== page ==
My rating: 2.25 of 5 stars
I signed up for the Goodreads Giveaway of Coconut Layer Cake Murder for my mother who’s been a fan of the series for a few years now. She enjoyed this 25th book in the Hanna Swenson series enough to give it 3.5 stars, saying that the steadiness of the familiar character was comforting like a warm cookie and the precise explanations made the story easy to follow even when her attention was divided. She did admit, though, that she prefers to listen to the audiobook versions.
I’ve been wanting to check the series out myself since my mother and I have similar tastes in books and, I must admit, because the books are so pretty (It isn’t judging by the cover if you’re just observing that they are attractive, right?) so, after she read it, I decided to give it a whirl. I was a little worried that in starting with book #25 that I’d be lost but while I did have some questions about the characters and past events that they referred to, that wasn’t one of my problems with this book.
The first thing that caught my attention was the stiff, stilted nature of Fluke’s writing, especially in the dialogue. It felt as if Hannah was talking to strangers or acquaintances rather than her family and friends. Also, the characters often said the name of the person they were speaking to way too many times as if Fluke had read books where pronouns had been overused causing confusing and she wanted to make sure that didn’t happen here. I get that; I’ve read books like that too but her was just as annoying. Then there are the detailed explanations of what each character is doing – step-by-step lists of mundane actions that have little or no bearing on the story or the mystery. This attention to detail works very well for writing recipes; in fact, I loved the way she wrote the recipes with so many details, tips, and suggestions, but their inclusion within the story was distracting. As was the characters’ talking about the recipes. There was more about the baked goods than any actual sleuthing which begs the question: Why not just write a cookbook? (which Fluke has done with her Lake Eden Cookbook).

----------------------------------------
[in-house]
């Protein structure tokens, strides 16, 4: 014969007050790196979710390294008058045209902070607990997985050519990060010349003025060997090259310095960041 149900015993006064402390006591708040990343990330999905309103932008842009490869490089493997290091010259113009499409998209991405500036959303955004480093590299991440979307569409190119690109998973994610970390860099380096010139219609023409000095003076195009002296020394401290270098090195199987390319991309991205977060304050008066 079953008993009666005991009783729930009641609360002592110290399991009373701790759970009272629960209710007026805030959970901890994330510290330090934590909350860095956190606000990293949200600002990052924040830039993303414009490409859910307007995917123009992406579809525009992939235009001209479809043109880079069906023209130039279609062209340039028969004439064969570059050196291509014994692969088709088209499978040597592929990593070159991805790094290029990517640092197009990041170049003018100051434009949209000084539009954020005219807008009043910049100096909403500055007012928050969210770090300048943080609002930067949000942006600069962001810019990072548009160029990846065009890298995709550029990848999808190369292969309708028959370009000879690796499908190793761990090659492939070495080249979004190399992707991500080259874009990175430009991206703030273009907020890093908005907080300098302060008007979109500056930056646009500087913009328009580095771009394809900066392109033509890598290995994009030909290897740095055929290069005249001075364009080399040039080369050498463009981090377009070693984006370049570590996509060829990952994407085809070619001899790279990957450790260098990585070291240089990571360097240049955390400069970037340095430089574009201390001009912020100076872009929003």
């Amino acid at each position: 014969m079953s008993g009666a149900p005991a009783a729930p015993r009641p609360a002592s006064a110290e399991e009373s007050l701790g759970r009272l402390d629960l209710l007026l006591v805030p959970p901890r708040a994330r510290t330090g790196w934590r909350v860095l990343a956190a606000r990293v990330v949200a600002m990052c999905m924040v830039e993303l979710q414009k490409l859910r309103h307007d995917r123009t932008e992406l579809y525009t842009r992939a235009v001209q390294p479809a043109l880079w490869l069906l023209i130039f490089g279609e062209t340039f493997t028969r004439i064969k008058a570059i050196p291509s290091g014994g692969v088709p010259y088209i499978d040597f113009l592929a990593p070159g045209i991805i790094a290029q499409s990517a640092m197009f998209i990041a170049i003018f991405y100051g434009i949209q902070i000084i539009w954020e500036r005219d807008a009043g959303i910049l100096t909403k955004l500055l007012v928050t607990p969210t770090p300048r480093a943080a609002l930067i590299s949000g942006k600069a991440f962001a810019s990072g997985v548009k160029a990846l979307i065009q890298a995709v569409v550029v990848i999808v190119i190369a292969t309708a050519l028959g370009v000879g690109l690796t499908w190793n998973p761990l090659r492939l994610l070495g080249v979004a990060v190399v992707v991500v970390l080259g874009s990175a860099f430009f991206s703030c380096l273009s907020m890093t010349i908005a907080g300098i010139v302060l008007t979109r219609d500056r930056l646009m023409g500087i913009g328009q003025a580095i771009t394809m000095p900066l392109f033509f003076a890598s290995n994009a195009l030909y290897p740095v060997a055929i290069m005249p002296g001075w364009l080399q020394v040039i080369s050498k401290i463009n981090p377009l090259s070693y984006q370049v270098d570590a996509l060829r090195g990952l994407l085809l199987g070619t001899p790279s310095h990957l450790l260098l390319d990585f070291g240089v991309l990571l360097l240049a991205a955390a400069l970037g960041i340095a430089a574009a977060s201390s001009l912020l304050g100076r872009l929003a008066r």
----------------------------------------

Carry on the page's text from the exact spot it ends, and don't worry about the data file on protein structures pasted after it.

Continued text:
As for the story itself, I expect certain things from a cozy mystery. Either it is a really good mystery with an interesting amateur detective or there is a bit of fun mixed into the character’s story or the detective work. This book had neither. The mystery was interesting for a while but I figured out ‘whodunit’ pretty quickly and just had to wait for Fluke to stop writing recipes and Hannah to focus on the task at hand to find out if I was right. I was though the murderer’s explanation left a bit to be desired. At least it was a quick read. I don’t think I’ll be reading any more of Hannah Swenson’s mysteries though I’ll probably ask my mother which great guy Hannah chooses and how that works out because that part of the story was more interesting than the murder case at the center of it.
I don’t read a lot of mysteries but when I do they are usually cozy mysteries like this. If you enjoy a good cozy mystery with interesting characters and a bit of fun, I recommend M.C. Beaton’s Agatha Raisin series starting with The Quiche of Death. If you’re looking for a really intriguing mystery written by a master mystery writer, you cannot go wrong with Agatha Christie. I’ve been reading her Miss Marple mysteries which may be the gold standard of cozy mysteries.